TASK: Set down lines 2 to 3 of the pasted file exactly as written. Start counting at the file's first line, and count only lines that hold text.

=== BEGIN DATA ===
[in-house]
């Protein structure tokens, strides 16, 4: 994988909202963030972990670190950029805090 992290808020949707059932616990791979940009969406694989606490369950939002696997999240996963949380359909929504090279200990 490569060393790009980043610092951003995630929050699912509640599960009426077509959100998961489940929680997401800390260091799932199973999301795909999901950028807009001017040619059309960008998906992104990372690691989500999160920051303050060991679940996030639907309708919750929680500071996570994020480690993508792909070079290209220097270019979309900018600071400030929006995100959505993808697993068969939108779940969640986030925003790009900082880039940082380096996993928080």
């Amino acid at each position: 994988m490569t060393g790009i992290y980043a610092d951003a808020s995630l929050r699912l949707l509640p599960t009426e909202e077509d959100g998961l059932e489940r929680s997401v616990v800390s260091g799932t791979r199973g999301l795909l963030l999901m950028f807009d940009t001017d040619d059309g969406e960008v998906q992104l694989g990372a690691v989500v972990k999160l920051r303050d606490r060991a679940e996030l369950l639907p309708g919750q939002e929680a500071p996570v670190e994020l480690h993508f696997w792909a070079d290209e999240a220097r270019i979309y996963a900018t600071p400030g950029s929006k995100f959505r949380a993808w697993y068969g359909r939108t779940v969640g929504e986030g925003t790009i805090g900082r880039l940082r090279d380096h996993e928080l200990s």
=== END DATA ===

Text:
């Protein structure tokens, strides 16, 4: 994988909202963030972990670190950029805090 992290808020949707059932616990791979940009969406694989606490369950939002696997999240996963949380359909929504090279200990 490569060393790009980043610092951003995630929050699912509640599960009426077509959100998961489940929680997401800390260091799932199973999301795909999901950028807009001017040619059309960008998906992104990372690691989500999160920051303050060991679940996030639907309708919750929680500071996570994020480690993508792909070079290209220097270019979309900018600071400030929006995100959505993808697993068969939108779940969640986030925003790009900082880039940082380096996993928080």
């Amino acid at each position: 994988m490569t060393g790009i992290y980043a610092d951003a808020s995630l929050r699912l949707l509640p599960t009426e909202e077509d959100g998961l059932e489940r929680s997401v616990v800390s260091g799932t791979r199973g999301l795909l963030l999901m950028f807009d940009t001017d040619d059309g969406e960008v998906q992104l694989g990372a690691v989500v972990k999160l920051r303050d606490r060991a679940e996030l369950l639907p309708g919750q939002e929680a500071p996570v670190e994020l480690h993508f696997w792909a070079d290209e999240a220097r270019i979309y996963a900018t600071p400030g950029s929006k995100f959505r949380a993808w697993y068969g359909r939108t779940v969640g929504e986030g925003t790009i805090g900082r880039l940082r090279d380096h996993e928080l200990s």